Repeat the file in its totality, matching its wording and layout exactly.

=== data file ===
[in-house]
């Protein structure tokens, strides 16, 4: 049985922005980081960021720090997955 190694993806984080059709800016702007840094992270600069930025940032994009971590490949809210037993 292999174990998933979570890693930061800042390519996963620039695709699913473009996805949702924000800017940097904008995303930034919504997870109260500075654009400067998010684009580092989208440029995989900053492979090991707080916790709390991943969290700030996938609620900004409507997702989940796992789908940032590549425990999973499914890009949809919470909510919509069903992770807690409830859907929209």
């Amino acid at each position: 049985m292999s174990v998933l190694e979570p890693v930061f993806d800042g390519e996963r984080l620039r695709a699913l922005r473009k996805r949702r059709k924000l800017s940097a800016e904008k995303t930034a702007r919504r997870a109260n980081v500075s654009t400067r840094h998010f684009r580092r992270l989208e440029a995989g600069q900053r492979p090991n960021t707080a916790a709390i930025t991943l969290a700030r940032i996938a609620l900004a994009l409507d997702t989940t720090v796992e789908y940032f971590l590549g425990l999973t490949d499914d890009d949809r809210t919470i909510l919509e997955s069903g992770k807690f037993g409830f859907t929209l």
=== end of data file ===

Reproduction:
[in-house]
């Protein structure tokens, strides 16, 4: 049985922005980081960021720090997955 190694993806984080059709800016702007840094992270600069930025940032994009971590490949809210037993 292999174990998933979570890693930061800042390519996963620039695709699913473009996805949702924000800017940097904008995303930034919504997870109260500075654009400067998010684009580092989208440029995989900053492979090991707080916790709390991943969290700030996938609620900004409507997702989940796992789908940032590549425990999973499914890009949809919470909510919509069903992770807690409830859907929209």
């Amino acid at each position: 049985m292999s174990v998933l190694e979570p890693v930061f993806d800042g390519e996963r984080l620039r695709a699913l922005r473009k996805r949702r059709k924000l800017s940097a800016e904008k995303t930034a702007r919504r997870a109260n980081v500075s654009t400067r840094h998010f684009r580092r992270l989208e440029a995989g600069q900053r492979p090991n960021t707080a916790a709390i930025t991943l969290a700030r940032i996938a609620l900004a994009l409507d997702t989940t720090v796992e789908y940032f971590l590549g425990l999973t490949d499914d890009d949809r809210t919470i909510l919509e997955s069903g992770k807690f037993g409830f859907t929209l």